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By
Fibre2Fashion
Published
Aug 2, 2021
Reading time
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Cotton prices in India soar as demand rises & stock depletes

By
Fibre2Fashion
Published
Aug 2, 2021

Strong demand from the cotton market and depleting stocks in addition to 10% import duty levied on cotton have collectively caused cotton prices in India to soar. Cotton prices witnessed a hike of ₹3,800 per candy in a span of 15 days in July. The steep increase in prices has destabilised the industry and made Indian exporters uncompetitive.



Cotton prices have been on the rise since January 2021 and skyrocketed last month. The Cotton Corporation of India (CCI) increased the cotton price from ₹51,000 to ₹54,800 per candy of 355 kg since the beginning of July. Gujarat-based Shankar-6 cotton went from ₹43,300 in January 2021 to ₹57,000 in July, according to Fibre2Fashion’s market analysis tool TexPro.

The high demand has caused cotton stock with the CCI to deplete to around 9 lakh bales (which would be its opening stock at the beginning of the next season on October 1), which in turn pushed up the prices. The corporation had close to 115 lakh bales of cotton at the start of the current season in October 2020 and procured 92 lakh bales during the season, the Financial Express reported quoting Pradeep Kumar Agarwal, chairman and managing director of CCI.

Additionally, the US, the largest producer of cotton in the world, slipped down as the state of Texas faced a severe drought last year, thus causing cotton prices in India to firm up since December 2020.

Moreover, the price rise has not translated into an increase in the area in the current season either. Farmers are increasingly shifting from cotton to soybean, with India reporting cotton sowing of 108.93 lakh hectares as of the third week of July, compared to 118.03 lakh hectares during the same time in 2020.

The Southern India Mills’ Association (SIMA) had recently expressed its concerns over the rapidly rising cotton prices in the country.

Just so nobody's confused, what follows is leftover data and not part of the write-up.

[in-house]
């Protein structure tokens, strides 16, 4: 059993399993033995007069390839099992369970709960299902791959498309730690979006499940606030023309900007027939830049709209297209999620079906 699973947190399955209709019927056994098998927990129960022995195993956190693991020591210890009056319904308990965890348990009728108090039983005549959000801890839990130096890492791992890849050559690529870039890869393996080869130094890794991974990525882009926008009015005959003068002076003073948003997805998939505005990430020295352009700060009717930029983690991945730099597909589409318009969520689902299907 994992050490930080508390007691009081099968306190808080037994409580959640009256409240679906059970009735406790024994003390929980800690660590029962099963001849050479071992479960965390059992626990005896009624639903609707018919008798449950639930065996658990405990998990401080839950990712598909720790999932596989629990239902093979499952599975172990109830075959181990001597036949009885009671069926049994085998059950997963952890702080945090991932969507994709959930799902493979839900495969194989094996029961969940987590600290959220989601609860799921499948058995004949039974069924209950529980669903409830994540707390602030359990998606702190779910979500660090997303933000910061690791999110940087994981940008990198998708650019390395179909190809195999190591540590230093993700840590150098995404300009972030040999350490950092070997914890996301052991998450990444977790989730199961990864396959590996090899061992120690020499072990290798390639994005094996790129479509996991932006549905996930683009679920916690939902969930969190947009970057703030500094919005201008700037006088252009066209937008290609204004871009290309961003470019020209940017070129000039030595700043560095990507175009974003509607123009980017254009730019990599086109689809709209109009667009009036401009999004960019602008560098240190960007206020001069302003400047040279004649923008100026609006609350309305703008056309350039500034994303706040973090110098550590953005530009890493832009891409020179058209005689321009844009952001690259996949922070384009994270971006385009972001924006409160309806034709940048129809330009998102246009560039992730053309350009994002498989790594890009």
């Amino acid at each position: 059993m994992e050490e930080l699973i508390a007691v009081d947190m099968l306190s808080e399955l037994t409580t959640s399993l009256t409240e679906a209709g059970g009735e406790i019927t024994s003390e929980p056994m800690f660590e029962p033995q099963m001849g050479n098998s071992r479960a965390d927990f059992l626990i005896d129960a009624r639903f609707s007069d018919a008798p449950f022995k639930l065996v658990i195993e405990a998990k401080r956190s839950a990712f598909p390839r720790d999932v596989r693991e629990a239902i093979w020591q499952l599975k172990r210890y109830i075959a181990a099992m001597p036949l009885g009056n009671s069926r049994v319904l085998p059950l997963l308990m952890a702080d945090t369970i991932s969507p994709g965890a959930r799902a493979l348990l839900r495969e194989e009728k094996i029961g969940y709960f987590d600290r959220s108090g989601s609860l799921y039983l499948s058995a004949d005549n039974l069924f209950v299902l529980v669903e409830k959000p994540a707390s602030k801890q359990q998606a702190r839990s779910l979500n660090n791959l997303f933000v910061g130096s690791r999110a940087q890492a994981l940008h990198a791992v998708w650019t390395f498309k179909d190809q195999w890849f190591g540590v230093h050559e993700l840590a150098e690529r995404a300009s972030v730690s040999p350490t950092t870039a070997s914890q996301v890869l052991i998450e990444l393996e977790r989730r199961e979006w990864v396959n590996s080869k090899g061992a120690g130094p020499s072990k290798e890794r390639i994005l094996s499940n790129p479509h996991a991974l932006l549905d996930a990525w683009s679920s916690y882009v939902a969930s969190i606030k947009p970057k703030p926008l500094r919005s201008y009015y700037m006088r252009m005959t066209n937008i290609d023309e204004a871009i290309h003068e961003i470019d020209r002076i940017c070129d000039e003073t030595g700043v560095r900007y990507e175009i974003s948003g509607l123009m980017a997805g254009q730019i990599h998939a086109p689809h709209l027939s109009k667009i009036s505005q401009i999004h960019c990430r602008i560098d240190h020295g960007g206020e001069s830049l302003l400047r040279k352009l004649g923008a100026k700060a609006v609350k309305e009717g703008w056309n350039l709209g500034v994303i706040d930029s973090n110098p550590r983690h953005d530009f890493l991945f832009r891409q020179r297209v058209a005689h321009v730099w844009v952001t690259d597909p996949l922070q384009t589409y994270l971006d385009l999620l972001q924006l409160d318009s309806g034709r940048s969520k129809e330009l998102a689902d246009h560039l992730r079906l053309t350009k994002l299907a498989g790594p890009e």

“Such steep increases are a severe blow for the entire cotton textile value chain. Such a rise will lead to higher prices of apparel and textile goods for domestic consumers as well,” said SIMA chairman Ashwin Chandran. “There is no parity between the current cotton prices and yarn prices. This will in turn force spinning mills to increase yarn prices in the coming period to avoid incurring losses.”

The SIMA chairman had also appealed to the central government to immediately withdraw the 10% import duty on cotton to change the market sentiment and avoid further damage to the cotton textile value chain.

The cotton Association of India (CAI) had also requested the government to withdraw the customs duty imposed on cotton. There is a shortfall of extra-long staple (ELS) and non ELS contamination-free sustainable cotton due to the imposition of import duty, as India hardly produces these types of cotton.

“If the import duty is not removed, domestic prices will go up further and create more hardship to the domestic textile sector viz. spinning, weaving and garment industry,” CAI president Atul S Ganatra had said in a recent letter addressed to finance minister Nirmala Sitharaman.

Thus, the high demand, depleting stocks as well as the import duty levied in the last budget have collectively caused cotton prices to rise since the beginning of this year.

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